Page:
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Around the world with kids television

The television set and the dozens of channels it carries have become such an accepted part of North American life that it's easy sometimes to forget that such is not the case in other parts of the world especially when it...
April 1, 1996

The television set and the dozens of channels it carries have become such an accepted part of North American life that it’s easy sometimes to forget that such is not the case in other parts of the world especially when it comes to what children are watching.

David Kleeman, executive director of the American Center for Children’s Television, highlights some of the differences in an article he prepared in advance of the Prix Jeunesse, an annual conference and awards ceremony devoted to children’s television programming. It is being held this year from June 7 to 13 in Munich, Germany. Kleeman is a frequent consultant to Prix Jeunesse.

The following is an edited version of the article, which appeared in the Winter 1996 issue of WATCHWords, the newsletter of the World Alliance of Television for Children.

- Television in the U.S. is primarily an entertainment medium, where the average home receives over 30 channels. The rare child who d’esn’t find something appealing on TV can pop in a videocassette or video game or increasingly log onto the computer. In this environment, a show’s foremost job is to jump out and grab a kid’s attention.

By contrast, every Prix Jeunesse features programs from countries where there are few channels, where the medium is used primarily for distance education or to disseminate national culture, or where production equipment is scarce. As a result, I’ve learned to give greater weight to powerful ideas and stories and respect for children, and less to technical beauty or special effects.

- The U.S. is a huge, rich and (mostly) monolingual nation. Many Prix Jeunesse programs, however, come from places where countries are close together, several languages are spoken, and co-production is an economic necessity as well as a creative collaboration. I have always been excited by shows from the European and Asian foreign exchanges that so successfully cross borders without losing their distinct cultural identity and style.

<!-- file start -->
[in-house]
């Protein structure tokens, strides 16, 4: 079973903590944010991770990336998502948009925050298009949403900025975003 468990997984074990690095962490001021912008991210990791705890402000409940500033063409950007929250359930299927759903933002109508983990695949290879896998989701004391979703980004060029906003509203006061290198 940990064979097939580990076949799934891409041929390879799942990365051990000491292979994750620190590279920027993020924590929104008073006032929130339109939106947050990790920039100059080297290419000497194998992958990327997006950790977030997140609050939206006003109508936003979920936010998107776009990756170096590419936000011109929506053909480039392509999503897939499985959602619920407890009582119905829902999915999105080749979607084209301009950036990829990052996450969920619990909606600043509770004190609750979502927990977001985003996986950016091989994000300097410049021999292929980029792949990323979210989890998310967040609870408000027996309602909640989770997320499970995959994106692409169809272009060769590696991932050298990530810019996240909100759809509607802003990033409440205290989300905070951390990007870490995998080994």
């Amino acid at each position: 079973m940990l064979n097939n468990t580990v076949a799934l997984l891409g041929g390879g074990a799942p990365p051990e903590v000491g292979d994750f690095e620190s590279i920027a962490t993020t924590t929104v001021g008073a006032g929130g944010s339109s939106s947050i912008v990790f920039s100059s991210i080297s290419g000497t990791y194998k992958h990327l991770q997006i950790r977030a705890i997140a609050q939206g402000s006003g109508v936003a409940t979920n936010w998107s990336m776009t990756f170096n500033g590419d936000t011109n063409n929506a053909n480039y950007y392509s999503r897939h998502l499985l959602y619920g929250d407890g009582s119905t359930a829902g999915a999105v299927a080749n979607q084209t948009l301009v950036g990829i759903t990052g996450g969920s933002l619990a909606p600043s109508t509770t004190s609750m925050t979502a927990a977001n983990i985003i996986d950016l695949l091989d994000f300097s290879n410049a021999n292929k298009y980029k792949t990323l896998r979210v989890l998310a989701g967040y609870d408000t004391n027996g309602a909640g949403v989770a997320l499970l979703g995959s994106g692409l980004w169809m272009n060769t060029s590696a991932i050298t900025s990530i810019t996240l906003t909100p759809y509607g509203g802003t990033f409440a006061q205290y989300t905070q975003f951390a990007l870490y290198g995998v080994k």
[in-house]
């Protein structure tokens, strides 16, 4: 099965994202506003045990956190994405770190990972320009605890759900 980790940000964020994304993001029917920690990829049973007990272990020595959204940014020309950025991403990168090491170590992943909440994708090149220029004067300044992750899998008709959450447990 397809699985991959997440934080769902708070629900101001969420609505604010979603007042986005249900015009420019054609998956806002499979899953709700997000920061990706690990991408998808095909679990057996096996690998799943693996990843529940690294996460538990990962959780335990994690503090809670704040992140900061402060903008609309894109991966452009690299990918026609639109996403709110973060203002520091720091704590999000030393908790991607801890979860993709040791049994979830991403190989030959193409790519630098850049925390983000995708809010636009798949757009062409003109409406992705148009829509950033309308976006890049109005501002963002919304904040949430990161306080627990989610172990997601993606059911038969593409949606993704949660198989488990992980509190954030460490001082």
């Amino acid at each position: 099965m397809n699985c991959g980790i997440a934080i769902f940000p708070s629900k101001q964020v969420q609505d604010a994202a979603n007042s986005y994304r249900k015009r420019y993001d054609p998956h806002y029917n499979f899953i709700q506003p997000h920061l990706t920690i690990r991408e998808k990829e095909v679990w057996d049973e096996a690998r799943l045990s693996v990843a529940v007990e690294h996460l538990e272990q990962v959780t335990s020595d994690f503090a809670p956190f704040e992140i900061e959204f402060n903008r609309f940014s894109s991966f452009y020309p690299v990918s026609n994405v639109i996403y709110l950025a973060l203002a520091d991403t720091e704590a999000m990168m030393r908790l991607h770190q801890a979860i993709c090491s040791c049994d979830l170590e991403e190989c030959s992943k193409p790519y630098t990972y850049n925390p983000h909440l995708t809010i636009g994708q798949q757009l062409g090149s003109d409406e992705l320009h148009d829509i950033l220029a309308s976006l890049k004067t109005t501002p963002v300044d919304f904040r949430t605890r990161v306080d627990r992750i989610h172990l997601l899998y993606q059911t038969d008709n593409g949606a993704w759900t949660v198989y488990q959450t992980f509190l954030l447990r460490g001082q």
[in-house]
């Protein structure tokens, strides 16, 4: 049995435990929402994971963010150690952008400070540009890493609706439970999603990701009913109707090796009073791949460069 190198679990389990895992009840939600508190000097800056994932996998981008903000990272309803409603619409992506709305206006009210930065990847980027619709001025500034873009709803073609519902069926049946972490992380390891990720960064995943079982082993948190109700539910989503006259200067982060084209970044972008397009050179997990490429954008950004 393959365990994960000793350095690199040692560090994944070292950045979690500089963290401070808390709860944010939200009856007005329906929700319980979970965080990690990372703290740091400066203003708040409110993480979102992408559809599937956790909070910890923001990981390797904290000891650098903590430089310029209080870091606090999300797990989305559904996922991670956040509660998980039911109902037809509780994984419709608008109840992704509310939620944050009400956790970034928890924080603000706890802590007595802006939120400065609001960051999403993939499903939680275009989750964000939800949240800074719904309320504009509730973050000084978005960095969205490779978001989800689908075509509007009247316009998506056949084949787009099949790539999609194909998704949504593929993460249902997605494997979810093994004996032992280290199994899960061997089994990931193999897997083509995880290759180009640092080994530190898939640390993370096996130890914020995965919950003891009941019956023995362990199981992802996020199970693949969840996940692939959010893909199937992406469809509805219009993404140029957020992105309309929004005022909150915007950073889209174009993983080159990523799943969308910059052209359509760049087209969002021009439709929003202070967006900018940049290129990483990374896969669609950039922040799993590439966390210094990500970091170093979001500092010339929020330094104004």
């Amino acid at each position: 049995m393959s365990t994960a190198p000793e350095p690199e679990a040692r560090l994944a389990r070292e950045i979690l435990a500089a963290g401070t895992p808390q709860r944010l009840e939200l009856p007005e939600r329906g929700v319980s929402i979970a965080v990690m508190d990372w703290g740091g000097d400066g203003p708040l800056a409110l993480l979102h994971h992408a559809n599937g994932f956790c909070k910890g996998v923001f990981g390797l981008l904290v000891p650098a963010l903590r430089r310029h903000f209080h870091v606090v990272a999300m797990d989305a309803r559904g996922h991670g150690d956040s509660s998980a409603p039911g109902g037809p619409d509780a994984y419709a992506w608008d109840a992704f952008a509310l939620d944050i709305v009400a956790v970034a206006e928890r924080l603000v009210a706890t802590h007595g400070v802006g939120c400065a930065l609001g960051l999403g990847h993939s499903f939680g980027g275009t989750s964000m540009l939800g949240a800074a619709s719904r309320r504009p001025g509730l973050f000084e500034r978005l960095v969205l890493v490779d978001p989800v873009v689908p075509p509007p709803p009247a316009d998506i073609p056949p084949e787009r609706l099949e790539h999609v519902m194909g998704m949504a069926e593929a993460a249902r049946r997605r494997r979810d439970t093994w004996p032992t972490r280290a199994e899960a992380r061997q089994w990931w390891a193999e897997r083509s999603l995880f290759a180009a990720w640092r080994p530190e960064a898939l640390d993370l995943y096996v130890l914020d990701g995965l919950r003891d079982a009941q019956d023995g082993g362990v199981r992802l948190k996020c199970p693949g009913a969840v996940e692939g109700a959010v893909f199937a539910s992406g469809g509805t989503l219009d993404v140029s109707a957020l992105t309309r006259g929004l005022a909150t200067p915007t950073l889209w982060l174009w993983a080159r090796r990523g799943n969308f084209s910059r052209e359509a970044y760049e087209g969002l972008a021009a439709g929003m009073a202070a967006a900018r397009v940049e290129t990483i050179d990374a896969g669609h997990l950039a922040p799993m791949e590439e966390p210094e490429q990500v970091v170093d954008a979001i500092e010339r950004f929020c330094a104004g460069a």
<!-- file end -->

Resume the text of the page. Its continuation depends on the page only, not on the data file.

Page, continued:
- Many of these shows are 15 to 20 minutes long, revealing another difference from the U.S. We are firmly wedded to 30- and 60-minute episodes, and there are few opportunities for ‘one-offs’ or limited series. Yet it’s easy to imagine these short programs fitting nicely into a regularly scheduled children’s block, during which kids know they will always find something enjoyable. Could some of our country’s best talent be induced to produce children’s shows, if the U.S. had a showcase for short films or small series?

- The taboos that people bring to the Prix Jeunesse make for very lively discussion. My first experience with this was the outrage expressed by some at the ‘waste of food’ in an American program a few years back. Since then, many late-night debates have been held over whether it is appropriate to show students making fun of teachers, to discuss masturbation, to show a dog defecating on the sidewalk, to show bare breasts, or to include cartoonish violence. More than one person has left a screening in protest or disgust.

- In the U.S., TV was first established as a commercial medium, with a nebulous public service mandate that still sparks debate as to its practical meaning. Many Prix Jeunesse entries come from countries where public service broadcasting was well founded before commercial television was permitted, and where telecasters even the commercial channels have deeply internalized their obligations.

Kleeman can be reached by phone at 847-390-6499 or by e-mail at dkleeman@mcs.com.

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